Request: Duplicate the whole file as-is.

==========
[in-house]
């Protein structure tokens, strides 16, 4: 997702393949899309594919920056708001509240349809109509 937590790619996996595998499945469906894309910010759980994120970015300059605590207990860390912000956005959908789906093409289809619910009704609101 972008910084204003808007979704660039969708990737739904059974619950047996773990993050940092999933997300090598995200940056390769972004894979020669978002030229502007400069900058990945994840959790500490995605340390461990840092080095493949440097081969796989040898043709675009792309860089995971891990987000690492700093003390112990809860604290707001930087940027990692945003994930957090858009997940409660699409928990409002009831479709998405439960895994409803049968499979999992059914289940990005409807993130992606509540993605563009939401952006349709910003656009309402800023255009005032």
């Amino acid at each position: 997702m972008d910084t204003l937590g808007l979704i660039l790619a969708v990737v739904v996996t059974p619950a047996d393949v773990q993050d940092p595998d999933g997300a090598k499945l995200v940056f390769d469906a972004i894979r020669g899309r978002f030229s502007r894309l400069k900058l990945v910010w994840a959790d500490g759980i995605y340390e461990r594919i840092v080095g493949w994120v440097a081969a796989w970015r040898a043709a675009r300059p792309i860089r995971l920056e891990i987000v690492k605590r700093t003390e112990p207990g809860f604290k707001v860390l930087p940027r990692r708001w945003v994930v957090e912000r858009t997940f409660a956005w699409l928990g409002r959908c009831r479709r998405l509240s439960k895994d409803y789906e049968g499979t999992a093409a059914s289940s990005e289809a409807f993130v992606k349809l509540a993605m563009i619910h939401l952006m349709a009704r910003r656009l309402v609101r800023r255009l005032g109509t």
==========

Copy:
[in-house]
């Protein structure tokens, strides 16, 4: 997702393949899309594919920056708001509240349809109509 937590790619996996595998499945469906894309910010759980994120970015300059605590207990860390912000956005959908789906093409289809619910009704609101 972008910084204003808007979704660039969708990737739904059974619950047996773990993050940092999933997300090598995200940056390769972004894979020669978002030229502007400069900058990945994840959790500490995605340390461990840092080095493949440097081969796989040898043709675009792309860089995971891990987000690492700093003390112990809860604290707001930087940027990692945003994930957090858009997940409660699409928990409002009831479709998405439960895994409803049968499979999992059914289940990005409807993130992606509540993605563009939401952006349709910003656009309402800023255009005032």
């Amino acid at each position: 997702m972008d910084t204003l937590g808007l979704i660039l790619a969708v990737v739904v996996t059974p619950a047996d393949v773990q993050d940092p595998d999933g997300a090598k499945l995200v940056f390769d469906a972004i894979r020669g899309r978002f030229s502007r894309l400069k900058l990945v910010w994840a959790d500490g759980i995605y340390e461990r594919i840092v080095g493949w994120v440097a081969a796989w970015r040898a043709a675009r300059p792309i860089r995971l920056e891990i987000v690492k605590r700093t003390e112990p207990g809860f604290k707001v860390l930087p940027r990692r708001w945003v994930v957090e912000r858009t997940f409660a956005w699409l928990g409002r959908c009831r479709r998405l509240s439960k895994d409803y789906e049968g499979t999992a093409a059914s289940s990005e289809a409807f993130v992606k349809l509540a993605m563009i619910h939401l952006m349709a009704r910003r656009l309402v609101r800023r255009l005032g109509t």